Cho puts 2018 PyeongChang Olympics back on track

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Cho puts 2018 PyeongChang Olympics back on track


Cho Yang-ho, president of the 2018 PyeongChang Olympics’ Organizing Committee, talks to Kim Young-hie, a senior columnist of the JoongAng Ilbo, in an interview Aug. 21 at the office of the organizing committee in Seoul. By Kim Kyung-bin

Four years have passed since the eastern city of Pyeongchang won its bid to host the 2018 Winter Olympics. That victory thrilled the entire nation, coming as it did after two failed previous attempts.

The preparation process, however, has been troubled. After disagreements between the organizing committee and the host city, the International Olympics Committee (IOC) expressed serious concerns earlier this year that the city may not be able to solve budget problems and may not be ready in time.

With two years remaining, Kim Young-hie, a senior columnist at the JoongAng Ilbo met with Cho Yang-ho, chairman of Hanjin Group, who was appointed head of the organizing committee in July 2014, to ask how the preparations are coming along.

Construction of venues is “back on track,” Cho says, and financial problems are being addressed by planning the Olympics “as economically as possible.”


Kim Young-hie, a senior columnist of the JoongAng Ilbo

With a mission to make Pyeongchang and the rest of Gangwon a global tourism destination spot, the 66-year-old tycoon was determined to make the PyeongChang Olympics successful (For branding purposes, the PyeongChang Olympics uses a capital “C” in the name of the city, while the city government does not).

Here are excerpts from the interview.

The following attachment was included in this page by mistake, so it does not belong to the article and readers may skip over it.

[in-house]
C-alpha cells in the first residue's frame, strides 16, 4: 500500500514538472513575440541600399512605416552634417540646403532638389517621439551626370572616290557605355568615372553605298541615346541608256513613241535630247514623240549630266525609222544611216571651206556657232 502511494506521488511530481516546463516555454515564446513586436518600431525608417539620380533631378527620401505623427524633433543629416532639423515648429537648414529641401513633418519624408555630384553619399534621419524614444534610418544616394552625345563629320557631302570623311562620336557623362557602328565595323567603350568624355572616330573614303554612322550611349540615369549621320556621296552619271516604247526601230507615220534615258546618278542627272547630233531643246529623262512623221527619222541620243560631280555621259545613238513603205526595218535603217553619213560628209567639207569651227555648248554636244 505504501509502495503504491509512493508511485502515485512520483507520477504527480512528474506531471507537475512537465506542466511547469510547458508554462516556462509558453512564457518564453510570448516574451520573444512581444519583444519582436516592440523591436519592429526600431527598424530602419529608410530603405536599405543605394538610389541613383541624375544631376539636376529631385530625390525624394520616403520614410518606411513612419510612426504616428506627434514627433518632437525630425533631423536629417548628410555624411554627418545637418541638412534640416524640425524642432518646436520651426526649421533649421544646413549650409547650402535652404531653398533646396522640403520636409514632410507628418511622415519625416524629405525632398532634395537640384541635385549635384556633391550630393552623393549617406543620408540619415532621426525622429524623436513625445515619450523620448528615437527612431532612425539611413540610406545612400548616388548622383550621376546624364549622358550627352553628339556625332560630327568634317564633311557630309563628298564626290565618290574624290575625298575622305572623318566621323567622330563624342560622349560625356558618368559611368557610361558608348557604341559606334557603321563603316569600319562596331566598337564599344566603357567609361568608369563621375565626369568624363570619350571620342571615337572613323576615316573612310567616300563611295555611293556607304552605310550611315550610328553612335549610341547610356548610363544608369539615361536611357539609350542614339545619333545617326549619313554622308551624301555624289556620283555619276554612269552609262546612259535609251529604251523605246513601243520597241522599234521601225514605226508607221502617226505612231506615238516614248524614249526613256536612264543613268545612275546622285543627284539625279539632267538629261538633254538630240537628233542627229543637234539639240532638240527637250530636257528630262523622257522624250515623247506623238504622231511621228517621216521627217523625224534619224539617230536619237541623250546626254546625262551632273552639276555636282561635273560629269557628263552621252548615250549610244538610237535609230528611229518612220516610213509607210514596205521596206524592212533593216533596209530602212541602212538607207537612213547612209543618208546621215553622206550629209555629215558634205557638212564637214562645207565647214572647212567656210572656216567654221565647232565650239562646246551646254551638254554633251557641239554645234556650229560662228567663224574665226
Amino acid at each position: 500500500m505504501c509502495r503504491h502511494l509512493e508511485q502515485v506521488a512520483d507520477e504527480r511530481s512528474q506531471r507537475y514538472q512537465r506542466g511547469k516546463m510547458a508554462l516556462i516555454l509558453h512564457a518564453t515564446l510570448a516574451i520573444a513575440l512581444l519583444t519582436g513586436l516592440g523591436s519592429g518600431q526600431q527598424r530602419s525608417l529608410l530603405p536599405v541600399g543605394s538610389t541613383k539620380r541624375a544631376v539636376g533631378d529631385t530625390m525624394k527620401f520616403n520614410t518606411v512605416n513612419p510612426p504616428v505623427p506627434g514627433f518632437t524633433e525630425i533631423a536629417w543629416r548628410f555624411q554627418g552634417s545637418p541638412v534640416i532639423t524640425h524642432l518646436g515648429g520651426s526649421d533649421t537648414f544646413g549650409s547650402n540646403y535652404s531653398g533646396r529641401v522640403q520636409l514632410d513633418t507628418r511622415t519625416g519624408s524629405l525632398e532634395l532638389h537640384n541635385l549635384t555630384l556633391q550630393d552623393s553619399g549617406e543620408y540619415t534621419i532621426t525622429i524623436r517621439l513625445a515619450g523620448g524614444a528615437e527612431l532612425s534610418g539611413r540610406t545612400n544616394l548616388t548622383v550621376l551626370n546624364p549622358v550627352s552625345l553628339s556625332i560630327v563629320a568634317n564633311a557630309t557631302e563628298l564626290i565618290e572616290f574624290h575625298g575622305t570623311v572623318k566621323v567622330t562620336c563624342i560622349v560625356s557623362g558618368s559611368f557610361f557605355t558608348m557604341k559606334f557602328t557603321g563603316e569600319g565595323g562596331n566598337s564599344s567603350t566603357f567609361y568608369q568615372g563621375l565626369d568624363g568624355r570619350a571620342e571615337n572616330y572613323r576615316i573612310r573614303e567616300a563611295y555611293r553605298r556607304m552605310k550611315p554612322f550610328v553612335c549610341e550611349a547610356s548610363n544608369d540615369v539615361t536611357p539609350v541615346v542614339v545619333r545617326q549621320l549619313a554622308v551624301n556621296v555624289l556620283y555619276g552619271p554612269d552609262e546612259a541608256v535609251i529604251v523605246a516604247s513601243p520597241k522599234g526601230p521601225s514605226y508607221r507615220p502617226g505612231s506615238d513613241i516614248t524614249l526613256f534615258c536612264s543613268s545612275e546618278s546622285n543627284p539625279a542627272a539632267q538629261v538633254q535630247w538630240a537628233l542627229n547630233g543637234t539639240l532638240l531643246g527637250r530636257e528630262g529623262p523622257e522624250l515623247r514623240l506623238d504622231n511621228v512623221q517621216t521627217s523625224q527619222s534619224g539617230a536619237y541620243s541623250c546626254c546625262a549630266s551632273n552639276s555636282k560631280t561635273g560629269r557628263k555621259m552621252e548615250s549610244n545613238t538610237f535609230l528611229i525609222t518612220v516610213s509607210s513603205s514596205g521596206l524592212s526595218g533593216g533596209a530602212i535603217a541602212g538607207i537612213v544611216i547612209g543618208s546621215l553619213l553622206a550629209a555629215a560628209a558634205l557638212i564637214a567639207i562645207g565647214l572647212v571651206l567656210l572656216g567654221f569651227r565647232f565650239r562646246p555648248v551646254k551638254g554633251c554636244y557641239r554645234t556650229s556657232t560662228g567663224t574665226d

Q. Managing Korean Air, the nation’s biggest airline, should keep you busy enough. Why did you decide to accept the post as president of the 2018 PyeongChang Olympics’ organizing committee?

A. When I succeeded in winning the bid for Pyeongchang, I thought my job was done. I went back to my original occupation until I heard Kim Jin-sun had resigned from the presidential post. I refused the offer at first because I had my hands full at Hanjin Shipping. But the offer came again and they said there was no eligible candidate. Thinking that I should achieve a successful result, I accepted it with deep determination.

After Pyeongchang won the right to hold the 2018 Winter Olympics, the organizing committee experienced financial problems and delayed construction of venues. Why?

The problems emerged before I took the position, which I think is one of the reasons my predecessor resigned. I was up to my ears trying to resolve those issues for the past year. The conflicts were mostly because of political and regional reasons.

What do you mean by “regional”?

One of the biggest reasons we won the bid was a promise that we would hold a “compact” event. We emphasized that every game venue could be within 30 minutes of the athletes’ village. We weren’t thinking about dispersing the venues until “Agenda 2020” came up, which was about saving money by using existing facilities. However, the concept in Korea was a little different because we didn’t have existing facilities to hold winter games. So, for instance, if we were to hold an event in Muju in South Jeolla, we would have to build the venue from scratch. The intention was nice, but when I came into the position, it was already too late to implement the idea.

I heard that there was some tension between the organizing committee and the provincial government of Gangwon.

Venue construction is in the hands of the province while it is our job to efficiently operate and make sure the facilities fit the standards. Before I came in, I think there was some miscommunication between the two parties. It could be likened to the provincial government being the opposition party while the committee was the ruling party.

What have you achieved since you took the position?

At the time, the committee had lost a lot of confidence from the IOC because of the domestic issues regarding venue construction. People worried that it would end up being like Sochi. I had to find a shortcut to finish construction. I showed the finished venue to the project reviewers at the IOC committee and they were greatly satisfied. When Thomas Bach [the president of the IOC] visited Korea [on Aug. 19], he said that preparations are “back on track,” which shows that we have won back their confidence for sure.

What is the goal of the 2018 PyeongChang Winter Olympics?

Selling a certain number of tickets isn’t what we have in mind. We aim to develop Gangwon into a tourism-friendly region. It is our goal to put its name on the world tourism map.